Craig Silverstein, Google’s first employee, is moving on

I’ll miss Craig Silverstein, Google’s first employee, who confirmed to me Thursday that he’s leaving Google to work for the educational beacon Khan Academy. He was always a great interview, had a great sense of humor, and seemed to be one of the relatively few people left at Google who felt free to say what he really thought about the place, on the record, warts and all, even when it came to CEO Larry Page.

He confirmed his departure in a typically irreverent email to me a few hours ago, saying:

“You’ve pretty much covered it.  It’s hard to leave Google after so
long, but I’m excited by the opportunities at Khan.  I don’t know
exactly what I’ll be doing at Khan — programming of some sort — but
I’m sure I’ll find out more next week. :-)”

A few weeks ago, I went to the Googleplex for an interview with Craig about the culture of the company, which had just been selected as the best place to work in America. Craig video-conferenced in from New York, and walked into the interview carrying a lumpy object. “Can you tell what this is?” he said, holding it out. It was bread that Craig had just baked, which he proceeded to bite into with gusto.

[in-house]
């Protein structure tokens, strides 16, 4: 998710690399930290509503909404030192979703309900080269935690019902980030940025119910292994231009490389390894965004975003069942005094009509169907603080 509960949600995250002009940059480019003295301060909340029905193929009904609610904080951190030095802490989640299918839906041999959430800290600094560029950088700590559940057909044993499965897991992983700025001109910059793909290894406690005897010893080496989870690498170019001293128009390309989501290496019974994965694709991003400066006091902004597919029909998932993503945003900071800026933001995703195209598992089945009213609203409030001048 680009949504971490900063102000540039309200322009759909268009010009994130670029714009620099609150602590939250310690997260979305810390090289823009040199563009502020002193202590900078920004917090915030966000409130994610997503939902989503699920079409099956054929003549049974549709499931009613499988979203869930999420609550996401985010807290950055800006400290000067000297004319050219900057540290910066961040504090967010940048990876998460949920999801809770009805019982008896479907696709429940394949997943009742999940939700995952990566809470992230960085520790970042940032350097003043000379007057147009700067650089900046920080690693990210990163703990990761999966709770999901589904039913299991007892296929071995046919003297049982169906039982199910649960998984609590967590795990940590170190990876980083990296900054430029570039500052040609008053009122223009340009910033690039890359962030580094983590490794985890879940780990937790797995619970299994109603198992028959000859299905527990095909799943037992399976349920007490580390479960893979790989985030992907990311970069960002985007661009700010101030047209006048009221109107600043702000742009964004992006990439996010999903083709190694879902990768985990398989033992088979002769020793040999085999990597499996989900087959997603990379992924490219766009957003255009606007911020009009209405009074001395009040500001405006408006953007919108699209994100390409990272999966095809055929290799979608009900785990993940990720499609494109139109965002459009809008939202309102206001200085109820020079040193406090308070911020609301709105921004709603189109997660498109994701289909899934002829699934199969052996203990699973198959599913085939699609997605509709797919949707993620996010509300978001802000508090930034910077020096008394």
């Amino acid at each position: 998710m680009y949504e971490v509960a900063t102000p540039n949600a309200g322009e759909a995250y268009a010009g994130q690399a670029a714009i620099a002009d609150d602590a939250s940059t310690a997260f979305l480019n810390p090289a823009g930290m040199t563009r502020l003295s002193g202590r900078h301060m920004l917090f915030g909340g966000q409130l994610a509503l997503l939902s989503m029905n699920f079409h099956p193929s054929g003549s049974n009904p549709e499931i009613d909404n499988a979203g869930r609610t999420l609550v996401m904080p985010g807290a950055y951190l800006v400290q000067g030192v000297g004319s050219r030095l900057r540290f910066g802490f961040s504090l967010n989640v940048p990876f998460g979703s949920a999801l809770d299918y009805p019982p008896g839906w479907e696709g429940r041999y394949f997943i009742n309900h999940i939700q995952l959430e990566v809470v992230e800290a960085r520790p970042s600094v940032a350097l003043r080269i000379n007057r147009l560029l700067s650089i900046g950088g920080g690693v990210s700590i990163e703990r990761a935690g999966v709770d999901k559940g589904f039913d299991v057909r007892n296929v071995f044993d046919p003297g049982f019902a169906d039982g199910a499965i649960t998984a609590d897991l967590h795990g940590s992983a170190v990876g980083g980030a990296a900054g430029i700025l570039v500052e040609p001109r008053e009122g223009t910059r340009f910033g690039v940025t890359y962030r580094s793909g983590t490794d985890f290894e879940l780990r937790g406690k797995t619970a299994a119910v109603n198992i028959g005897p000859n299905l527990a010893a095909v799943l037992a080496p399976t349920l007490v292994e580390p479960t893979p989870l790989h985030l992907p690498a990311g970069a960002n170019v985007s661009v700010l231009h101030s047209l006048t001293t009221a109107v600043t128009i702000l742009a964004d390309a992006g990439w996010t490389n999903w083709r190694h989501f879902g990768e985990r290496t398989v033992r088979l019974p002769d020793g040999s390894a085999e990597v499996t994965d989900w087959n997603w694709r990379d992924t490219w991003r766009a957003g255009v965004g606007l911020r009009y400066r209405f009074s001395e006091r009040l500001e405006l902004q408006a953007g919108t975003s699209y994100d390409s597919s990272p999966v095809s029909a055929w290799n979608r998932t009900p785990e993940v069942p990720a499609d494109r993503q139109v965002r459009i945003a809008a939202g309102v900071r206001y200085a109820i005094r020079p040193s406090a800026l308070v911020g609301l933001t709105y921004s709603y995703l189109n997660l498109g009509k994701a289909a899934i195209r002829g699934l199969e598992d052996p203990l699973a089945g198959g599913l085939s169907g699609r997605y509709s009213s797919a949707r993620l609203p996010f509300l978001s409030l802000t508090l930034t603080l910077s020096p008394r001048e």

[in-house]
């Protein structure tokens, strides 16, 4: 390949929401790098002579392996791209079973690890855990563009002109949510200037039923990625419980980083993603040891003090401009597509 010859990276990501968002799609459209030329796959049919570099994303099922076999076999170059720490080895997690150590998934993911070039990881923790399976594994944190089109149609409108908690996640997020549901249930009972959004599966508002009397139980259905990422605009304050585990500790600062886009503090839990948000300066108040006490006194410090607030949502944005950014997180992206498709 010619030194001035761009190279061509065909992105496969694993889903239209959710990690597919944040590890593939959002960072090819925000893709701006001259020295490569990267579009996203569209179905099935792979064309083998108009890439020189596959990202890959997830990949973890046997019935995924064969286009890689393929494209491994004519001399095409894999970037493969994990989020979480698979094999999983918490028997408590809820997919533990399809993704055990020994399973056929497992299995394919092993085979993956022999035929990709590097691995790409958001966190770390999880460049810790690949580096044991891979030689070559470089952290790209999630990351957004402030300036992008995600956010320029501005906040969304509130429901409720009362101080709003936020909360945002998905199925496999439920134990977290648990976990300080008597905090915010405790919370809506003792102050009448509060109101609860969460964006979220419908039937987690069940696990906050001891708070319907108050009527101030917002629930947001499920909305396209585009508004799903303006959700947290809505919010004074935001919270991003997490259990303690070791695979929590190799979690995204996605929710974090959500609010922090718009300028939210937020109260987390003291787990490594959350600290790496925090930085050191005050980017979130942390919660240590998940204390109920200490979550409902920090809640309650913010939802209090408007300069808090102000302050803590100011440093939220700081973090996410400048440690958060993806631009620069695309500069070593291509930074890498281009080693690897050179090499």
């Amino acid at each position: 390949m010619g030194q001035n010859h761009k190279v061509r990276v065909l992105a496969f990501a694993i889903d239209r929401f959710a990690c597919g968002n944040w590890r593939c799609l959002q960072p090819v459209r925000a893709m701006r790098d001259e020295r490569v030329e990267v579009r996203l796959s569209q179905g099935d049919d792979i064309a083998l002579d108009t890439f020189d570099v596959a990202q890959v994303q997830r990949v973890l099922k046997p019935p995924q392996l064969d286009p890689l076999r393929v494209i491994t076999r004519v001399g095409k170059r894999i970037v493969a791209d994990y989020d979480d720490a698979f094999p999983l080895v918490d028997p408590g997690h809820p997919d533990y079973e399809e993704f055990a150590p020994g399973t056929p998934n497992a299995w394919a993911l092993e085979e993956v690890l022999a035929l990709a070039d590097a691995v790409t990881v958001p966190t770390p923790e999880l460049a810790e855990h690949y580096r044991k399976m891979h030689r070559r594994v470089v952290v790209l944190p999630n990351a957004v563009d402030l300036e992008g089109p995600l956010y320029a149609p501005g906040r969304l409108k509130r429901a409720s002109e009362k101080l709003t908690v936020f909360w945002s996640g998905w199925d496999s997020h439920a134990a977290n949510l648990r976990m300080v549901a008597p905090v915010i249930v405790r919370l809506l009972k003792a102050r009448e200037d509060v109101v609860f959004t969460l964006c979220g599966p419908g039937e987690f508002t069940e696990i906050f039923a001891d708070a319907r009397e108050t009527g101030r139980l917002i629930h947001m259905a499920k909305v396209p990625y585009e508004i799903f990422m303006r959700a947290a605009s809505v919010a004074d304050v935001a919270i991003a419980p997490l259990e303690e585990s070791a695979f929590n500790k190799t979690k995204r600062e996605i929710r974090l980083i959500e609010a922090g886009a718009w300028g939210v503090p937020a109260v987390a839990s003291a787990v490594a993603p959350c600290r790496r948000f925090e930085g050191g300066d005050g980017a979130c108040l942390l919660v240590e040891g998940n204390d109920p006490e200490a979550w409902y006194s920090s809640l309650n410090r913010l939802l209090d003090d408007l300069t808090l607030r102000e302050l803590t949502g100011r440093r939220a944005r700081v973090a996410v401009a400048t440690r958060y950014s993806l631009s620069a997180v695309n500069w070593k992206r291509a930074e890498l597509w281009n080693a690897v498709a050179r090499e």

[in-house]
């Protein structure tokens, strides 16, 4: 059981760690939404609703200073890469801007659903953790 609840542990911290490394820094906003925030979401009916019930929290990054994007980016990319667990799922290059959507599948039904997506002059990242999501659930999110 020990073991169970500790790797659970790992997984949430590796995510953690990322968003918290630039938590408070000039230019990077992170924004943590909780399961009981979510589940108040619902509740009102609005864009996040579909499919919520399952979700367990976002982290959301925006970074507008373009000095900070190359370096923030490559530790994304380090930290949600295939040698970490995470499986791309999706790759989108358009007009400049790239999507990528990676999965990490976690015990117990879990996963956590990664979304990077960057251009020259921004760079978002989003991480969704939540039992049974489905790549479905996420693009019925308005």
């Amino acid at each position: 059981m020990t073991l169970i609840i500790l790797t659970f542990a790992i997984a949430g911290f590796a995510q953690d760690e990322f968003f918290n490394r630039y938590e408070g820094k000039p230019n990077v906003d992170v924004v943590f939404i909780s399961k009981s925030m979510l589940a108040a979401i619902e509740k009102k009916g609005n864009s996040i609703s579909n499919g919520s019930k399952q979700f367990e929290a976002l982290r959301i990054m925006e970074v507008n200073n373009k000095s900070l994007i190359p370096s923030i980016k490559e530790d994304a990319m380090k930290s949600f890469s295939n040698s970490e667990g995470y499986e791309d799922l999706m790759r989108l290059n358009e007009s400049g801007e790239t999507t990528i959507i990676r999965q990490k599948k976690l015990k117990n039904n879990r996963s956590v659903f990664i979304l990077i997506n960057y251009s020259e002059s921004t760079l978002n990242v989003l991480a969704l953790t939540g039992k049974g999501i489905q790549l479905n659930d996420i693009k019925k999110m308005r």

Craig said that he’d started baking bread at Google in the earliest days, all the way back to when Google was in Susan Wojcicki’s garage in Menlo Park. There were no good stores nearby, and Page, Silverstein and co-founder Sergey Brin didn’t want to bike or drive all the way to downtown Palo Alto, so Craig started baking bread.

Over time, Craig said, it became an important symbol of Google’s culture – not because people like fresh bread, they do – but because it was something other companies just did not do. It was a marker of Google’s uniqueness.

I can’t help but think that part of that Googley uniqueness is headed out the door with Craig’s departure.

Here’s a link to the interview I did with Craig in 2010:


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  • Just met Susan Wojcicki today at SMX West. Being in the bay area in the same spot where all of the innovations of today started in garages is such an inspiration. I love the culture of Google and those little things like the bread making really does show Google’s attitude.